As I note in the above linked post, I'm fond of F. Scott Fitzgerald's Pat Hobby short stories,and my favorite, "Two Old-Timers," is kind of a crime story.

(The story reminds me of O.Henry).

Below is a link to another post in which there is a link to all of the Pat Hoppy stories online, including "Two Old-Timers."

http://www.pauldavisoncrime.com/2013/05/hollywood-hack-f-scott-fitzgeralds-pat.html

(I'm unable to create a hyperlink here for some reason)

If you have not read the Pat Hobby stories, I think you will enjoy them.

Paul

May 15, 2013  
Blogger Peter Rozovsky said...

I have not read the Pat Hobby stories, but I'll put them on my list. These posts are reaping a lot of good suggestions. Thanks again.

May 15, 2013  
Blogger R.T. said...

Short story month? What an intriguing idea! If I were not waist-deep into a 700 page novel, I would wade into the short story pool. Instead, for now, I throw in my two-cents about Pirandello: My favorite Pirandello work is his play, Six Characters in Search of an Author; carefully considered, in a certain light, the play is also a bit of a "murder" mystery with a twist, but if I were to say more, I would spoil the reading adventure for others. (Poscript: I apologize for mixing so many different metaphors in my first few phrases.)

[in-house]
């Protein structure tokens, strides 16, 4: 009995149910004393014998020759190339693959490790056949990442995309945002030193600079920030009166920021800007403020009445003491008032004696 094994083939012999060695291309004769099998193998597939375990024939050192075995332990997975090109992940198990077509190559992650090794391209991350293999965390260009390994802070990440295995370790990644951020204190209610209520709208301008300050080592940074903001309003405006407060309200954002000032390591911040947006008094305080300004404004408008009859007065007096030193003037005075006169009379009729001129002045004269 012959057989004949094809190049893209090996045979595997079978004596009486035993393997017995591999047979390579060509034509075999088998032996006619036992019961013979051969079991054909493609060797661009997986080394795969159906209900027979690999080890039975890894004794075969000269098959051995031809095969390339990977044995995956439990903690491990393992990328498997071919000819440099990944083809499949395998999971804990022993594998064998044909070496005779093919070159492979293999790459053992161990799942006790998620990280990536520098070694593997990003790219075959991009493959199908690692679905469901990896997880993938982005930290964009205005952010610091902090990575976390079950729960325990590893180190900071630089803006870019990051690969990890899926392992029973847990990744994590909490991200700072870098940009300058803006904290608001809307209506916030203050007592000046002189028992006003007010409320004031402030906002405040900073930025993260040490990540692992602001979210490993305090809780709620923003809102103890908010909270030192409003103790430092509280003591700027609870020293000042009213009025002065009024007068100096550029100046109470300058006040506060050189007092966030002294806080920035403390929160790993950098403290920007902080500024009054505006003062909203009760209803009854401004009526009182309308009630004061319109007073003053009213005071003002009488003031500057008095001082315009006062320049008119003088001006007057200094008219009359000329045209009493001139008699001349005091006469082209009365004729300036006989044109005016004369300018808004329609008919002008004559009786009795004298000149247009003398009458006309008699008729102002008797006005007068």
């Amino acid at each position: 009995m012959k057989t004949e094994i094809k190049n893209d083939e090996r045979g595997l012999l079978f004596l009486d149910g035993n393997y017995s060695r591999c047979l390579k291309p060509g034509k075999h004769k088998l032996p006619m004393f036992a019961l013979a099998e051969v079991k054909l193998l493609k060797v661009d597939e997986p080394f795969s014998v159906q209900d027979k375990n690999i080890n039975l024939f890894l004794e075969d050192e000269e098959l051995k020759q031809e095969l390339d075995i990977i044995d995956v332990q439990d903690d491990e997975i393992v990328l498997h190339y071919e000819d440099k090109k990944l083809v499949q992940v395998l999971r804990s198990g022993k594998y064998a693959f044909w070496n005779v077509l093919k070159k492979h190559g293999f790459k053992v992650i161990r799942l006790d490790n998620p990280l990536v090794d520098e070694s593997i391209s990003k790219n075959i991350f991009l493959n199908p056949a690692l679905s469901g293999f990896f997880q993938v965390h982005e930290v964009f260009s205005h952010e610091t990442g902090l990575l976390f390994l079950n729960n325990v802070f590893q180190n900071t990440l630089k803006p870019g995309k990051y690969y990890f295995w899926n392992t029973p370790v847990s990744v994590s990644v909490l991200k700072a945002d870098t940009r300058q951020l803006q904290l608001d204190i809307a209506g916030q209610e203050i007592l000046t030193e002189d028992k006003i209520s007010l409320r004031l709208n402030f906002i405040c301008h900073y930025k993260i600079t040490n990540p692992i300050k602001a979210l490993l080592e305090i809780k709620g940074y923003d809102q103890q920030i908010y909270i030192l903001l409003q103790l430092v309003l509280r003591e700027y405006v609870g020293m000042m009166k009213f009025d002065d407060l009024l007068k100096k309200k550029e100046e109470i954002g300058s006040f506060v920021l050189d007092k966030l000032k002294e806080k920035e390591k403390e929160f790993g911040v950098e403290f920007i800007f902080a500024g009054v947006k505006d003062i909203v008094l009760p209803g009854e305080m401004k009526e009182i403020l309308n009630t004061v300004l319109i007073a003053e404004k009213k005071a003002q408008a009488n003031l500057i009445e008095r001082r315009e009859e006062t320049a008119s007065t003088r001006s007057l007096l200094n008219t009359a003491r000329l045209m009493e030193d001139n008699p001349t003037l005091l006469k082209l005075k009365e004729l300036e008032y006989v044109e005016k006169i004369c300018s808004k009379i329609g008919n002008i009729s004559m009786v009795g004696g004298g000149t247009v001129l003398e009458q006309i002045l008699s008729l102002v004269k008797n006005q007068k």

May 15, 2013  
Blogger Peter Rozovsky said...

R.T., I'd known Pirandello only at third or fourth hand, through the fun Woody Allen would have with his self-referential metaphysical spoofs of the 1960s and '70s. So that first story in the Madness collection was a really eye opener.

I glanced only briefly at some of the short-story links, but one of them talks up something I'd said about short stories: that today's publishing environments could well nourish their publication. (How lucrative this will be for authors is another matter.)

May 16, 2013  
Blogger adrian mckinty said...

Peter

Interesting discussion on Derek Raymond at the beginning of this: